книга Better Never to Have Been The Harm of Coming into Existence

Better Never to Have Been The Harm of Coming into Existence

  • Сейчас читают 0
  • Отложили 1
  • Прочитали 0
  • Не дочитали 0
Most people believe that they were either benefited or at least not harmed by being brought into existence. David Benatar presents a startling challenge to these assumptions. He argues that people systematically overestimate the quality of their life, and suffer quite serious harms by coming into existence.
  • 9780191516313



Раз в месяц дарим подарки самому активному читателю.
Оставляйте больше отзывов, и мы наградим вас!
Чтобы добавить отзыв, вы должны .


Чтобы добавить цитату, вы должны .
Анонимный пользователь Анонимный пользователь

9 марта 2015 г.

It is curious that while good people go to great lengths to spare their children from suffering, few of them seem to notice that the one (and only) guaranteed way to prevent all the suffering of their children is not to bring those children into existence in the first place.

Анонимный пользователь Анонимный пользователь

6 июля 2014 г.

Creating new people, by having babies, is so much a part of human life that it is rarely thought even to require a justification. Indeed, most people do not even think about whether they should or should not make a baby. They just make one. In other words, procreation is usually the consequence of sex rather than the result of a decision to bring people into existence. Those who do indeed decide to have a child might do so for any number of reasons, but among these reasons cannot be the interests of the potential child. One can never have a child for that child’s sake.

Анонимный пользователь Анонимный пользователь

2 июля 2014 г.

While there is a duty to avoid bringing suffering people into existence, there is no duty to bring happy people into being. In other words, the reason why we think that there is a duty not to bring suffering people into existence is that the presence of this suffering would be bad (for the sufferers) and the absence of the suffering is good (even though there is nobody to enjoy the absence of suffering). In contrast to this, we think that there is no duty to bring happy people into existence because while their pleasure would be good for them, its absence would not be bad for them (given that there would be nobody who would be deprived of it).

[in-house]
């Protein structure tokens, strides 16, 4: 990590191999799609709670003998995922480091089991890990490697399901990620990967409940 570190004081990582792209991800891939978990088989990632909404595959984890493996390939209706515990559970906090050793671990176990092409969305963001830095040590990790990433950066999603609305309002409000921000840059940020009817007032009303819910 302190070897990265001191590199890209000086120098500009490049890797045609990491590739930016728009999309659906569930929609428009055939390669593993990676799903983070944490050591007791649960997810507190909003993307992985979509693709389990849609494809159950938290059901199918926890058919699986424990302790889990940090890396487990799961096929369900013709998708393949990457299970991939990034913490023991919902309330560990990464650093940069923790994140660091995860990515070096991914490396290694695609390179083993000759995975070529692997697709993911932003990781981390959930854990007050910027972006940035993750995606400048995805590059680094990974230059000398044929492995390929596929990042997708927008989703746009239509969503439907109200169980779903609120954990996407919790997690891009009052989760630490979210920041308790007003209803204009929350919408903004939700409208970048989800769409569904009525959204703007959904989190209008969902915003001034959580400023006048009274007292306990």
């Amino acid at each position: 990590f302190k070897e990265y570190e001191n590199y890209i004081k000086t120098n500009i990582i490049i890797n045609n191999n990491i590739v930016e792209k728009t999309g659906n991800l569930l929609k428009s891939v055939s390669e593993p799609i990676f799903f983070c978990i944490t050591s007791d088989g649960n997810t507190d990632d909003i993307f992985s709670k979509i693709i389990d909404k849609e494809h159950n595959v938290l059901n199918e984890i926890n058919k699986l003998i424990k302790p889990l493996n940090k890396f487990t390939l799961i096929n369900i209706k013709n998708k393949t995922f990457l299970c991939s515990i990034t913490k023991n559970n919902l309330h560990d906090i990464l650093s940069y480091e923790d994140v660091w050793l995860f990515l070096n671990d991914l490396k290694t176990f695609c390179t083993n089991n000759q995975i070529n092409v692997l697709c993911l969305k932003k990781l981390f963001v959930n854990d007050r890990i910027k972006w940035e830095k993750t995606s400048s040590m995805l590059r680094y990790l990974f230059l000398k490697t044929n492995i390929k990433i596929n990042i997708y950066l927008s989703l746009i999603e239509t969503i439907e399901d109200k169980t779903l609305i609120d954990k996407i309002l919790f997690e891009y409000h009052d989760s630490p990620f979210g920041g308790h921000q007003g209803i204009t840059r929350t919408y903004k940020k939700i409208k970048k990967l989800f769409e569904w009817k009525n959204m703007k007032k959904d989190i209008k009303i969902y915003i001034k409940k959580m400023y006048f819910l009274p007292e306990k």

Анонимный пользователь Анонимный пользователь

2 июля 2014 г.

The pro-natal bias manifests itself in many ways. For example, there is the assumption that one should (get married or simply cohabit in order to) produce children, and that, infertility aside, one is either backward of selfish if one does not. The assumption of "backwardness" draws on an ontogenetic or individual develop-mental paradigm -- children so not have children, but adults do. Thus if one has not (yet) started breeding, one is no fully adult . But it is far from clear that this is the appropriate paradigm. First, knowing when not to have a baby and having self-control to follow through with this is a sign of maturity not immaturity. There are all too many (pubescent) children who are having children without being adequately prepared to rear them. Second, is a related point: from a phylogenetic perspective, the impulse to procreating is extremely primitive. If "backward" is understood as "primitive" it is procreation that is backward, and rationally motivated non-rprocreation that is evolutionarily more recent and advanced.